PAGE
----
The resources of a Princeton University Library research grant enabled me to conduct three weeks of research at the Cotsen Children’s Library this fall. This research was enormously useful for my dissertation project “A Smaller and Still Smaller Circle”: Biographical Conversation in Romantic and Victorian Literature. My project considers how a range of diverse texts—Charles and Mary Lamb’s Mrs. Leicester’s School (1809), Jane Austen’s Persuasion (1818), Harriet Martineau’s The Crofton Boys (1841), Charlotte Brontë’s Villette (1853), and Juliana Horatia Ewing’s Mrs. Overtheway’s Remembrances (1869)—depict children telling their personal histories in the form of “biographical conversation.” This phrase, taken from Mrs. Leicester’s School, describes a specifically conversational autobiography that allows listeners to respond to and reshape the life stories they hear and in turn enables speakers to reinterpret their own pasts.
This project juxtaposes children’s literature and adult literature in order to highlight their shared emphasis on biographical conversation. Materials in the Cotsen Children’s Library have been particularly informative for the three chapters concerning children’s texts, but the insights I gathered from this material will also be relevant to the chapters on Austen and Brontë. During my stay I examined a range of diverse materials from the collection that emphasize biography and conversation. Reading children’s biographies such as The Juvenile Plutarch (1801) and Buds of Genius (1816), texts that search for the seeds of greatness in the childhoods of celebrated figures, illuminated the didactic use of biography as a model for child readers to follow. I also found surprising insight into biographical conversation in the narratives purportedly related by inanimate objects. In the course of recounting their adventures, these objects (including a pin, a chair, a peg-top, and other common items), provide a fresh look at the virtues and foibles of their human owners. The objects’ accounts of being altered and abused by their owners highlight the emphasis on transformation in the traditional autobiography. The declaration of a chair (formerly a beech tree) that “I was not always what you now see me,” might equally be found in the mouth of a human speaker. Looking at games in the Cotsen collection made it clear that the emphasis on biography and conversation in childhood culture reaches beyond books. Numerous biography-based quiz games summarize the main features of the lives of the famous, encouraging children to memorize key events. A game such as The Eventful Career of Napoleon Buonaparte even allows a player to inhabit a celebrity biography by following the famous battles of a military career.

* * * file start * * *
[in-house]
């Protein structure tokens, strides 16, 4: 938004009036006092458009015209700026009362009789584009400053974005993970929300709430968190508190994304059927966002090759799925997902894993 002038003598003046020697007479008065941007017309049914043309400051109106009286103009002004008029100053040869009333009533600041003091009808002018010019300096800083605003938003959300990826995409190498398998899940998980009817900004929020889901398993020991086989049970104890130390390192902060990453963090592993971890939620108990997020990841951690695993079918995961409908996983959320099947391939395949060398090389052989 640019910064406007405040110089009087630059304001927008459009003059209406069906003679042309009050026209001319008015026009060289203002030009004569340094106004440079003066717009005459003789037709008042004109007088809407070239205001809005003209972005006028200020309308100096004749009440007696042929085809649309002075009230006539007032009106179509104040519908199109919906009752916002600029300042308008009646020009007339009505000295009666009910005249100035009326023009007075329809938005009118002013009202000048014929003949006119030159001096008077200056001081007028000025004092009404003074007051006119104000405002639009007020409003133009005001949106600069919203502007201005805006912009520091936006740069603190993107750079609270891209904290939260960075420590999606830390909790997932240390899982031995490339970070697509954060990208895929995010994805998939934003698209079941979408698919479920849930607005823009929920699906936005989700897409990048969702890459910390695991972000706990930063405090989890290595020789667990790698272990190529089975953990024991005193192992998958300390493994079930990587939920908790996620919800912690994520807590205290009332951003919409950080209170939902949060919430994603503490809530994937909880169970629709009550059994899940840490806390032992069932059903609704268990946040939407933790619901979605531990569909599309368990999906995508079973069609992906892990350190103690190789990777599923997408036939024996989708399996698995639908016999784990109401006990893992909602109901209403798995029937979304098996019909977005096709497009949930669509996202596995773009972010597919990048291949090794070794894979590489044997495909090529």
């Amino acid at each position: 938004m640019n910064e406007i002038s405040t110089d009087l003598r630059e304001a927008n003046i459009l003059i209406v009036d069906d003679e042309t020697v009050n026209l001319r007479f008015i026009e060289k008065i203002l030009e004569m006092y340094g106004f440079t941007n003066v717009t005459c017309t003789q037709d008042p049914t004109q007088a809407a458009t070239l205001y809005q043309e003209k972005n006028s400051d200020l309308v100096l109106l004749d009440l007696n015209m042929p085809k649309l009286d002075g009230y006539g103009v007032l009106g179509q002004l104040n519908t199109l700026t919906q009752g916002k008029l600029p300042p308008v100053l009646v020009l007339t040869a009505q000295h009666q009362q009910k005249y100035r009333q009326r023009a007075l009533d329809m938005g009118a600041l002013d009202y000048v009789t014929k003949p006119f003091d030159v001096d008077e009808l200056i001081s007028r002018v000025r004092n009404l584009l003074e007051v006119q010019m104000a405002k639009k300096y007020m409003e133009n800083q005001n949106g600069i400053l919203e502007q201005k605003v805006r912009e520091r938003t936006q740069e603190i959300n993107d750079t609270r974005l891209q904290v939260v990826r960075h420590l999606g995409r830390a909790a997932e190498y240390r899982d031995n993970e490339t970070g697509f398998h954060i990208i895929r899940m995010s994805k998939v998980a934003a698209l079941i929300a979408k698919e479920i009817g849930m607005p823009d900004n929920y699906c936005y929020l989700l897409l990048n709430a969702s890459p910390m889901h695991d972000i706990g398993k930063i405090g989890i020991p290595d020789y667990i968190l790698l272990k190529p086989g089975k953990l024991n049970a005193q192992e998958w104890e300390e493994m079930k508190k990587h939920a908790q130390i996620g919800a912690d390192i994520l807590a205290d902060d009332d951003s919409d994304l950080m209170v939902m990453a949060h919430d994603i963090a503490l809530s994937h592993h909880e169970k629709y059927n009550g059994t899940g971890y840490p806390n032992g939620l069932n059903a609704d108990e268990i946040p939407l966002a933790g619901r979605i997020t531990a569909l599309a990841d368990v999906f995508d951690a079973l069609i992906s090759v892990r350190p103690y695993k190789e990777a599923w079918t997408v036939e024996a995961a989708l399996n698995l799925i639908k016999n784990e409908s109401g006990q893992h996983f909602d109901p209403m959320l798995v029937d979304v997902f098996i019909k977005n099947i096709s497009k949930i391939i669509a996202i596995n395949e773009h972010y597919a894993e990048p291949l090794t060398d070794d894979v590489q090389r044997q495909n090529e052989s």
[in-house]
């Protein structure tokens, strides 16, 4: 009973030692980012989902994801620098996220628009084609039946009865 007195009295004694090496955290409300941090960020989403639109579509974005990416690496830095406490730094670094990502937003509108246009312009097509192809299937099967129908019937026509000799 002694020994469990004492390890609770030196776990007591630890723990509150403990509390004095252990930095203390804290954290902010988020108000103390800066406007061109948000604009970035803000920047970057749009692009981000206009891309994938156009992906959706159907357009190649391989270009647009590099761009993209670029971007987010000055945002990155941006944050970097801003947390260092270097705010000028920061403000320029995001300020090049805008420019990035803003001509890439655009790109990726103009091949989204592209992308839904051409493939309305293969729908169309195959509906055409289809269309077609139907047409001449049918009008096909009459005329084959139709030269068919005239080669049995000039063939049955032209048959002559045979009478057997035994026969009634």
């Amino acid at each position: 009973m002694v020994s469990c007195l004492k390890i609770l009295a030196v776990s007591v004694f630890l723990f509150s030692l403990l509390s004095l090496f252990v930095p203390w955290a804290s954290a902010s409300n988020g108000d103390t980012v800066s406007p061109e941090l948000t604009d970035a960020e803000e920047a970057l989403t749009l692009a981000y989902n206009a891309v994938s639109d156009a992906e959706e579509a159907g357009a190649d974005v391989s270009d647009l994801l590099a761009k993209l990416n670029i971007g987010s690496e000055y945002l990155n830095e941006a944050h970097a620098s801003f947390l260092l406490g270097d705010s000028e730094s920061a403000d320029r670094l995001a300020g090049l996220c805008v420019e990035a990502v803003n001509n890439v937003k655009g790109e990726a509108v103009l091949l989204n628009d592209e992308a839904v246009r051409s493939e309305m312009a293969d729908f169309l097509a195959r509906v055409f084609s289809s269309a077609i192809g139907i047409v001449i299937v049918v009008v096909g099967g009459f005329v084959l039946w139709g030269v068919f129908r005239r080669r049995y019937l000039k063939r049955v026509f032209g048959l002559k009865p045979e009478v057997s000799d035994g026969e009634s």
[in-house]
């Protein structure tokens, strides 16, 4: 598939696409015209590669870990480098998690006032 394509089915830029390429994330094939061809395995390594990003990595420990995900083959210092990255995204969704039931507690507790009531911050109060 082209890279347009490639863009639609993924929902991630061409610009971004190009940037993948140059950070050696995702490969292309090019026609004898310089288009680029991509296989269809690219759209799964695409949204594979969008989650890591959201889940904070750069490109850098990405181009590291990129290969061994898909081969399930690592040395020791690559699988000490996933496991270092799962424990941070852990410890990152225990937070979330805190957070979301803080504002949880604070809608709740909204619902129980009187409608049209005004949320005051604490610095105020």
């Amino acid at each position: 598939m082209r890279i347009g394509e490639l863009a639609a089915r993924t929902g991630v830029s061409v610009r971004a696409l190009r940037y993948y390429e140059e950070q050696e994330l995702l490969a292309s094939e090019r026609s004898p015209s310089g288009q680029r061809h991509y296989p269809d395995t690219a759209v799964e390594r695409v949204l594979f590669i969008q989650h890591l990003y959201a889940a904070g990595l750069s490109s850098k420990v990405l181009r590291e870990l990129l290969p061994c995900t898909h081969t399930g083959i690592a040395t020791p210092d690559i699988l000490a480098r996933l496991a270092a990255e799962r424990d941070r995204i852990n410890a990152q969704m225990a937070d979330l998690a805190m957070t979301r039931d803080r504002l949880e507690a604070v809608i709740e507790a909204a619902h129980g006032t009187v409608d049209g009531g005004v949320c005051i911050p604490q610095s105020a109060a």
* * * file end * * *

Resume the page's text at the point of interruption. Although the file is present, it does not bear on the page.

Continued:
I gained a general sense of the cultural context for biographical conversation from examining these materials, but some items in the Cotsen collection also had specific resonance for the main texts of my project. Looking at late nineteenth and early twentieth-century editions of Mrs. Leicester’s School helped me gain insight into the ways that editorial choices affect the reading experience. For example, one edition omits the text’s entire frame narrative, leaving the setting and motivation for the stories unexplained. The frame narrative is a considerable focus of my dissertation chapter; encountering the text without this element allowed me to rethink and justify my focus on the frame. The resources of the Cotsen were also valuable as I formulated the argument of my fifth chapter, on Juliana Horatia Ewing’s Mrs. Overtheway’s Remembrances. Ewing published nearly all of her fiction in Aunt Judy’s Magazine, the children’s periodical edited by her mother Margaret Gatty. Examining the library’s collection of issues of Aunt Judy’s Magazine helped me to link Ewing’s interest in conversation with the magazine form in which her work first appeared. In its serial form, a text such as Mrs. Overtheway’s Remembrances is continually interrupted by other stories, mimicking the effect of a conversation in which each voice is interrupted by the responses of others. Examining children’s periodicals such as The Chatterbox, Good Words for the Young, and The Girl’s Own Paper allowed me to contextualize Aunt Judy’s Magazine and consider how differing assumptions about the class and gender of the target audience molded the tone and structure of each magazine.
I would like to thank the Friends of the Princeton University Library for the support that allowed me to conduct this research and to thank the Library staff who made my visit so rewarding. Andrea Immel and Aaron Pickett provided excellent assistance with accessing the Cotsen collection. Members of the Reading Room staff were consistently helpful and made my visit both useful and enjoyable. The assistance of the research grant was invaluable to my dissertation project and the insights I gained while using the collection will continue to inform my work.
4 January 2011